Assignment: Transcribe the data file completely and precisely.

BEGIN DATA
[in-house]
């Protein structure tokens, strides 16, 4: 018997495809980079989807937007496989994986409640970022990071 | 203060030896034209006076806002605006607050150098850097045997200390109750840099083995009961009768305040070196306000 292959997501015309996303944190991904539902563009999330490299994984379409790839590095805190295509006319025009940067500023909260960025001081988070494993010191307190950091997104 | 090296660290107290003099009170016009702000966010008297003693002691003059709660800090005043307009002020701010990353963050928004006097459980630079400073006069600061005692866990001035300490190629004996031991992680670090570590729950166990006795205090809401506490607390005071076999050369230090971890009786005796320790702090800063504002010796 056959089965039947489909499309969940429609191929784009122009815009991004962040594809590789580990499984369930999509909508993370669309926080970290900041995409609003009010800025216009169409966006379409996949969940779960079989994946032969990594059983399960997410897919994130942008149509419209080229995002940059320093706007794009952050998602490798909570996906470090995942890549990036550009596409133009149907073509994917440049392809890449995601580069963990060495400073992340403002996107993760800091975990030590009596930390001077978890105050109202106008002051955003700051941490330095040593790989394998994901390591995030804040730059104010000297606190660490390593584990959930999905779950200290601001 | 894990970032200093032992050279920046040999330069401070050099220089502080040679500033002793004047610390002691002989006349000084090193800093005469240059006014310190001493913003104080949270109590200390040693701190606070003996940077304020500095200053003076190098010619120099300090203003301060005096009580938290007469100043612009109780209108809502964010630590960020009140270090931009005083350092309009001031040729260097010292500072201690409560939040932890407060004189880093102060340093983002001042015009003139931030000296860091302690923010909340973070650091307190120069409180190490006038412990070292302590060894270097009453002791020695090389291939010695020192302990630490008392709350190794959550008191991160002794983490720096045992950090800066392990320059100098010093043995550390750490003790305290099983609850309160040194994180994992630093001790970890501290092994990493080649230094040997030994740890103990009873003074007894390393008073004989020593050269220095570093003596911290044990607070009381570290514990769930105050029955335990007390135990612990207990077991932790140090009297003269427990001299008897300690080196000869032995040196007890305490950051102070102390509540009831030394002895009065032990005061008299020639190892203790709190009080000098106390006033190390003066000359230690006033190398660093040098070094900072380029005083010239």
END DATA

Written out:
[in-house]
């Protein structure tokens, strides 16, 4: 018997495809980079989807937007496989994986409640970022990071 | 203060030896034209006076806002605006607050150098850097045997200390109750840099083995009961009768305040070196306000 292959997501015309996303944190991904539902563009999330490299994984379409790839590095805190295509006319025009940067500023909260960025001081988070494993010191307190950091997104 | 090296660290107290003099009170016009702000966010008297003693002691003059709660800090005043307009002020701010990353963050928004006097459980630079400073006069600061005692866990001035300490190629004996031991992680670090570590729950166990006795205090809401506490607390005071076999050369230090971890009786005796320790702090800063504002010796 056959089965039947489909499309969940429609191929784009122009815009991004962040594809590789580990499984369930999509909508993370669309926080970290900041995409609003009010800025216009169409966006379409996949969940779960079989994946032969990594059983399960997410897919994130942008149509419209080229995002940059320093706007794009952050998602490798909570996906470090995942890549990036550009596409133009149907073509994917440049392809890449995601580069963990060495400073992340403002996107993760800091975990030590009596930390001077978890105050109202106008002051955003700051941490330095040593790989394998994901390591995030804040730059104010000297606190660490390593584990959930999905779950200290601001 | 894990970032200093032992050279920046040999330069401070050099220089502080040679500033002793004047610390002691002989006349000084090193800093005469240059006014310190001493913003104080949270109590200390040693701190606070003996940077304020500095200053003076190098010619120099300090203003301060005096009580938290007469100043612009109780209108809502964010630590960020009140270090931009005083350092309009001031040729260097010292500072201690409560939040932890407060004189880093102060340093983002001042015009003139931030000296860091302690923010909340973070650091307190120069409180190490006038412990070292302590060894270097009453002791020695090389291939010695020192302990630490008392709350190794959550008191991160002794983490720096045992950090800066392990320059100098010093043995550390750490003790305290099983609850309160040194994180994992630093001790970890501290092994990493080649230094040997030994740890103990009873003074007894390393008073004989020593050269220095570093003596911290044990607070009381570290514990769930105050029955335990007390135990612990207990077991932790140090009297003269427990001299008897300690080196000869032995040196007890305490950051102070102390509540009831030394002895009065032990005061008299020639190892203790709190009080000098106390006033190390003066000359230690006033190398660093040098070094900072380029005083010239």